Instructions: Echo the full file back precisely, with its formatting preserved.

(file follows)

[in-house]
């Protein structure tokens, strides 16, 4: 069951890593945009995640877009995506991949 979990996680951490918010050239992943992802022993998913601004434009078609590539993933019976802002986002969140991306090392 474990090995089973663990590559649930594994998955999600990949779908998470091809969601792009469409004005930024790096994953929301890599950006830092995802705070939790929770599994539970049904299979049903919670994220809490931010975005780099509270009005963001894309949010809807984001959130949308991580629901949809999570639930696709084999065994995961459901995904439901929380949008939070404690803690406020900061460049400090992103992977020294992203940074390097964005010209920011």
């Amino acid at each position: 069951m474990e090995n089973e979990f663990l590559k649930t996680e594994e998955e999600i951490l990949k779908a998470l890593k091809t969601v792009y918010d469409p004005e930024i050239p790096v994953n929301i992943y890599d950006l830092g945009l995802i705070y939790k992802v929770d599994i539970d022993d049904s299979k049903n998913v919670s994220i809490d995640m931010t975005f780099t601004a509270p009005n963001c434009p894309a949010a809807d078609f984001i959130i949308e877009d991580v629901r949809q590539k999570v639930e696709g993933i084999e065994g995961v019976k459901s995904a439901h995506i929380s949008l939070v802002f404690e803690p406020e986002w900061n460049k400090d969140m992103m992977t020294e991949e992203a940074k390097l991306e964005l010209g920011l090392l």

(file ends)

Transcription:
[in-house]
């Protein structure tokens, strides 16, 4: 069951890593945009995640877009995506991949 979990996680951490918010050239992943992802022993998913601004434009078609590539993933019976802002986002969140991306090392 474990090995089973663990590559649930594994998955999600990949779908998470091809969601792009469409004005930024790096994953929301890599950006830092995802705070939790929770599994539970049904299979049903919670994220809490931010975005780099509270009005963001894309949010809807984001959130949308991580629901949809999570639930696709084999065994995961459901995904439901929380949008939070404690803690406020900061460049400090992103992977020294992203940074390097964005010209920011």
């Amino acid at each position: 069951m474990e090995n089973e979990f663990l590559k649930t996680e594994e998955e999600i951490l990949k779908a998470l890593k091809t969601v792009y918010d469409p004005e930024i050239p790096v994953n929301i992943y890599d950006l830092g945009l995802i705070y939790k992802v929770d599994i539970d022993d049904s299979k049903n998913v919670s994220i809490d995640m931010t975005f780099t601004a509270p009005n963001c434009p894309a949010a809807d078609f984001i959130i949308e877009d991580v629901r949809q590539k999570v639930e696709g993933i084999e065994g995961v019976k459901s995904a439901h995506i929380s949008l939070v802002f404690e803690p406020e986002w900061n460049k400090d969140m992103m992977t020294e991949e992203a940074k390097l991306e964005l010209g920011l090392l």